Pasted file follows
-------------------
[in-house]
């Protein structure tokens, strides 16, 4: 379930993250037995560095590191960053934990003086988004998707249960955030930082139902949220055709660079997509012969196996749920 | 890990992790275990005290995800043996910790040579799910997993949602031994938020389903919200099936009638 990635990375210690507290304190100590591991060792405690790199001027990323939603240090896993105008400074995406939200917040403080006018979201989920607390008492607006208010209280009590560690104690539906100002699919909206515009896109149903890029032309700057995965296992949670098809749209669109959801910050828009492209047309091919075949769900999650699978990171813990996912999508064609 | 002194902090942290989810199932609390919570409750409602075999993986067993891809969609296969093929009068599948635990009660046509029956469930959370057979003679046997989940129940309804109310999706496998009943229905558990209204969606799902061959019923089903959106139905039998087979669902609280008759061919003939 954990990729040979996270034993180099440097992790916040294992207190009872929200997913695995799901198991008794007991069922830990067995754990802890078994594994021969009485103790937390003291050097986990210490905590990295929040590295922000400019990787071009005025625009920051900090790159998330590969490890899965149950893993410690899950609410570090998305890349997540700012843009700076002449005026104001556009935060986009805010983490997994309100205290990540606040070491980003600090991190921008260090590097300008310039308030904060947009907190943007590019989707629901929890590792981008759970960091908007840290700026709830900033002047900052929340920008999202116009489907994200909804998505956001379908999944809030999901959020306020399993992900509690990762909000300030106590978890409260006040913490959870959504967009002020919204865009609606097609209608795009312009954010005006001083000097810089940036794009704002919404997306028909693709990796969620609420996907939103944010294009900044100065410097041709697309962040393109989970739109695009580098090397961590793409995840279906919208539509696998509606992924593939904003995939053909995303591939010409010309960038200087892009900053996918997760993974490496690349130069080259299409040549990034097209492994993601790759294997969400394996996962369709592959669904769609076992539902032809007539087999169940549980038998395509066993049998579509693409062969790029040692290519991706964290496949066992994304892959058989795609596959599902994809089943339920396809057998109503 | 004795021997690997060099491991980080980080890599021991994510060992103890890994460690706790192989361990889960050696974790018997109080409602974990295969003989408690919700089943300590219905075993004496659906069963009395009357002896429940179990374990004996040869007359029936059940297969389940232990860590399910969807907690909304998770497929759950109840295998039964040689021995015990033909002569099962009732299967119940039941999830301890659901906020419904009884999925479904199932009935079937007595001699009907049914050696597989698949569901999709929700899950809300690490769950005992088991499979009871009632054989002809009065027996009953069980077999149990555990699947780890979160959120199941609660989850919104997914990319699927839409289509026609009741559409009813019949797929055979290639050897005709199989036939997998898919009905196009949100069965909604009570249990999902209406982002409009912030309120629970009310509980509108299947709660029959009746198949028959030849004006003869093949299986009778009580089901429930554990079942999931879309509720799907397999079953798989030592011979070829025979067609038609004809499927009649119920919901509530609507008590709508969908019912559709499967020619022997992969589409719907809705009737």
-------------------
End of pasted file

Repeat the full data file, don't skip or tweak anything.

[in-house]
């Protein structure tokens, strides 16, 4: 379930993250037995560095590191960053934990003086988004998707249960955030930082139902949220055709660079997509012969196996749920 | 890990992790275990005290995800043996910790040579799910997993949602031994938020389903919200099936009638 990635990375210690507290304190100590591991060792405690790199001027990323939603240090896993105008400074995406939200917040403080006018979201989920607390008492607006208010209280009590560690104690539906100002699919909206515009896109149903890029032309700057995965296992949670098809749209669109959801910050828009492209047309091919075949769900999650699978990171813990996912999508064609 | 002194902090942290989810199932609390919570409750409602075999993986067993891809969609296969093929009068599948635990009660046509029956469930959370057979003679046997989940129940309804109310999706496998009943229905558990209204969606799902061959019923089903959106139905039998087979669902609280008759061919003939 954990990729040979996270034993180099440097992790916040294992207190009872929200997913695995799901198991008794007991069922830990067995754990802890078994594994021969009485103790937390003291050097986990210490905590990295929040590295922000400019990787071009005025625009920051900090790159998330590969490890899965149950893993410690899950609410570090998305890349997540700012843009700076002449005026104001556009935060986009805010983490997994309100205290990540606040070491980003600090991190921008260090590097300008310039308030904060947009907190943007590019989707629901929890590792981008759970960091908007840290700026709830900033002047900052929340920008999202116009489907994200909804998505956001379908999944809030999901959020306020399993992900509690990762909000300030106590978890409260006040913490959870959504967009002020919204865009609606097609209608795009312009954010005006001083000097810089940036794009704002919404997306028909693709990796969620609420996907939103944010294009900044100065410097041709697309962040393109989970739109695009580098090397961590793409995840279906919208539509696998509606992924593939904003995939053909995303591939010409010309960038200087892009900053996918997760993974490496690349130069080259299409040549990034097209492994993601790759294997969400394996996962369709592959669904769609076992539902032809007539087999169940549980038998395509066993049998579509693409062969790029040692290519991706964290496949066992994304892959058989795609596959599902994809089943339920396809057998109503 | 004795021997690997060099491991980080980080890599021991994510060992103890890994460690706790192989361990889960050696974790018997109080409602974990295969003989408690919700089943300590219905075993004496659906069963009395009357002896429940179990374990004996040869007359029936059940297969389940232990860590399910969807907690909304998770497929759950109840295998039964040689021995015990033909002569099962009732299967119940039941999830301890659901906020419904009884999925479904199932009935079937007595001699009907049914050696597989698949569901999709929700899950809300690490769950005992088991499979009871009632054989002809009065027996009953069980077999149990555990699947780890979160959120199941609660989850919104997914990319699927839409289509026609009741559409009813019949797929055979290639050897005709199989036939997998898919009905196009949100069965909604009570249990999902209406982002409009912030309120629970009310509980509108299947709660029959009746198949028959030849004006003869093949299986009778009580089901429930554990079942999931879309509720799907397999079953798989030592011979070829025979067609038609004809499927009649119920919901509530609507008590709508969908019912559709499967020619022997992969589409719907809705009737």